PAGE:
“Experiments are a great way for organisations to quickly start supporting employees to squiggle and stay.
“We need to think about what the organisation needs to gain and what employees have got to give. When you can bring the give and gain together, that’s where you land on a win-win solution.” – Sarah Ellis, co-founder, Amazing If.
“We encourage businesses to set up ‘career safaris’ where you give people a ‘holiday’ to work in a different department for a couple of weeks. It’s not about a permanent move. It’s about giving permission and actively encouraging employees to be curious about where their careers could take them within the organisation.”
For example, you might move your marketer into corporate responsibility – which is what happened to Ellis – even though they’ve never worked in that space before.
“Moving between functions stretched my strengths and supported me to develop new skills. I worked for a director who could see that I could transfer my talents from one part of the organisation to another, and actively supported me to upskill.
“We need to think about what the organisation needs to gain and what employees have got to give. When you can bring the give and gain together, that’s where you land on a win-win solution.”
Got an area you’d like to upskill in? AHRI’s suite of professional development options offers something for people at any career stage.
A huge part of embracing a learning culture is helping leaders get better at career development conversations, says Ellis.
“The frequency and quality of career conversations is an important unlocker of agile talent flow across your organisation,” she says.
Career conversations don’t have to take up hours, she adds. They might be 15 minutes every other week exploring something specific, like how to stretch someone’s strengths or mapping out the next move someone wants to make in their career – be that upwards or sideways.
Ellis says it’s important that HR, leaders and managers are giving people permission to explore opportunities.
“People don’t know what they don’t know. There is often fear associated with talking to someone senior about different career options, as employees worry that this will impact their opportunities or progression in the short term.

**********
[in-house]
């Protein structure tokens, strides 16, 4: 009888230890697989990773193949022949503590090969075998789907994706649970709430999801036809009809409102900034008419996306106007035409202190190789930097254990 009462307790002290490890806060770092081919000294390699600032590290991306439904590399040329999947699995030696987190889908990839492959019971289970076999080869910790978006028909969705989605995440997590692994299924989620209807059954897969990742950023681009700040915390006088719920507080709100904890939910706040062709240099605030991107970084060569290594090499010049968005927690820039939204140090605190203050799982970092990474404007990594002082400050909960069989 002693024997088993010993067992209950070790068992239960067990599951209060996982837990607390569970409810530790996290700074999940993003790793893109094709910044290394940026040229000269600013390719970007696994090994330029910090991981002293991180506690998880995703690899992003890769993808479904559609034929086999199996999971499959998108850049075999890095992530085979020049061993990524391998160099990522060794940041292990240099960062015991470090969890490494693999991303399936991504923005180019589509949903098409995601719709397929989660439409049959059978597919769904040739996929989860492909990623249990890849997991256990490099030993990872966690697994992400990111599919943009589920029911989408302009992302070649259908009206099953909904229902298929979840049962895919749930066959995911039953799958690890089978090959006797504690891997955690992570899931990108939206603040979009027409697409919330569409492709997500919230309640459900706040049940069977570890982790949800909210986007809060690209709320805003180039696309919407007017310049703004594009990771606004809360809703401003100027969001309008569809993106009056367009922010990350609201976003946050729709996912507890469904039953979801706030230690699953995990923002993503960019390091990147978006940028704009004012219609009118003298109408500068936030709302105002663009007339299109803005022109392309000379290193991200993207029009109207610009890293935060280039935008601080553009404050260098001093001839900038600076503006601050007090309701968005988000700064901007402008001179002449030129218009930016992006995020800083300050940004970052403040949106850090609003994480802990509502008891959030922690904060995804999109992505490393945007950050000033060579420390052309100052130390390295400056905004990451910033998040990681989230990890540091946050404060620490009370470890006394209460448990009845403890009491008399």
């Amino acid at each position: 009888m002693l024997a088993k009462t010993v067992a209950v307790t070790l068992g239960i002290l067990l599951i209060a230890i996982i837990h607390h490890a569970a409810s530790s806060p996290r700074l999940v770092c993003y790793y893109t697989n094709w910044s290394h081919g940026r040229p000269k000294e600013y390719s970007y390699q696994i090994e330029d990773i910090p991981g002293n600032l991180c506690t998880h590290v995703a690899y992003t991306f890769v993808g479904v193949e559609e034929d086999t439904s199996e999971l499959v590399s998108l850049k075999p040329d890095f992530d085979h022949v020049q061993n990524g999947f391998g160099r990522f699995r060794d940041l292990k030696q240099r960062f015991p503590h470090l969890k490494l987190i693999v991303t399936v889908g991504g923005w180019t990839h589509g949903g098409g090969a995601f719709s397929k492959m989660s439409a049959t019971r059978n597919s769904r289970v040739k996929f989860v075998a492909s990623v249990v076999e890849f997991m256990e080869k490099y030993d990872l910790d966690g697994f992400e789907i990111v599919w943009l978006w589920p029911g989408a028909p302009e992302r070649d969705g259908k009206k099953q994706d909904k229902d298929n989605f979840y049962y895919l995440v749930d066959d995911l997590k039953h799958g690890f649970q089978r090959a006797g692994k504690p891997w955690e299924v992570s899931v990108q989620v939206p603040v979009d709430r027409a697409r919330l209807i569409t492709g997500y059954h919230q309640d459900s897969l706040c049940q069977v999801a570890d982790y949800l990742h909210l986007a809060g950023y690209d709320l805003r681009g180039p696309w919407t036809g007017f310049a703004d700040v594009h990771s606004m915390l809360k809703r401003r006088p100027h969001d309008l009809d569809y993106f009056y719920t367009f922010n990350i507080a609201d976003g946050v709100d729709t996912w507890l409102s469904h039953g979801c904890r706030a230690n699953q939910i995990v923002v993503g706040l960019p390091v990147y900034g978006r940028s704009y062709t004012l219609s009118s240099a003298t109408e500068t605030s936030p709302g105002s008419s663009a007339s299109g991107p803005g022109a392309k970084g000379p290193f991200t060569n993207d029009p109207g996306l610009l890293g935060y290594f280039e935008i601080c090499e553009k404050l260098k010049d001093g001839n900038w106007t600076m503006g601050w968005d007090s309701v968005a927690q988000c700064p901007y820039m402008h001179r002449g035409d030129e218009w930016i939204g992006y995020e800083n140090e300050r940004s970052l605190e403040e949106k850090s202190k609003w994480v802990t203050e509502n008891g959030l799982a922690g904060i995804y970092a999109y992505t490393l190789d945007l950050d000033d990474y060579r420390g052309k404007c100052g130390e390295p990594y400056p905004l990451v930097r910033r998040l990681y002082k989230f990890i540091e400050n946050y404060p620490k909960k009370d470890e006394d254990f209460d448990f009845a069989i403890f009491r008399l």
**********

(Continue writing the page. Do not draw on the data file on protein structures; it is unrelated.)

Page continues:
“Managers can also get territorial about their talent, but they should be asking: ‘What other areas of our business are you interested in exploring? And what are the strengths that you would like to use more frequently? And how can we find opportunities or projects for you to get involved in that?’ You’re nicely nudging your team to broaden their horizons.”
“We used to go to work to learn to do a job, but now learning is the job.” – Sarah Ellis, co-founder, Amazing If.
Not only do leaders need to encourage taking sideways steps, they also need to openly discuss the importance of weaving learning into people’s weeks.
“It’s often the first thing to get scratched out of the diary,” says Ellis.
“Professional development is something people put in their diary for a Friday, but the chances of that good intention becoming a reality is low. People consistently de-prioritise their own development. Instead, my questions are: ‘How could you start your week with some learning?’ and, even better, ‘What would ten minutes spent learning everyday look like for you?’”
Building a learning culture
If you want to shake up the way you approach learning in your organisation, you first need to collect and publicise people’s skills. This needn’t be a laborious task, says Ellis.
“Sometimes you can over-design these things. It’s much better to just get started. We often default to complicated technology as the answer, but many organisations can’t afford that technology. I have seen this work well in an Excel spreadsheet.”
You just need a centralised place where people can record their talents.
“If that was me, I’d be writing: ‘I love starting stuff from scratch. I love the opportunity to develop new ideas. I’m really good at building long-term strategic relationships.'”
When you’re starting a new project in the future and you need someone to ideate, someone to polish and someone to get external stakeholders excited about the idea, you can refer to this database and build a solid team to execute.
“You could also do this with a series of videos where people introduce themselves, outline what they do and then share their three main talents. These videos can also serve as a function for giving people more information if they want to do a career safari. You could say, ‘I’m the Head of Marketing and this is what an average day looks like for me…’
“Also, as the L&D or HR function, your job isn’t to solve this for everyone. Your job is to create and champion career experiments, but this has to have shared ownership. HR needs to involve, not solve.”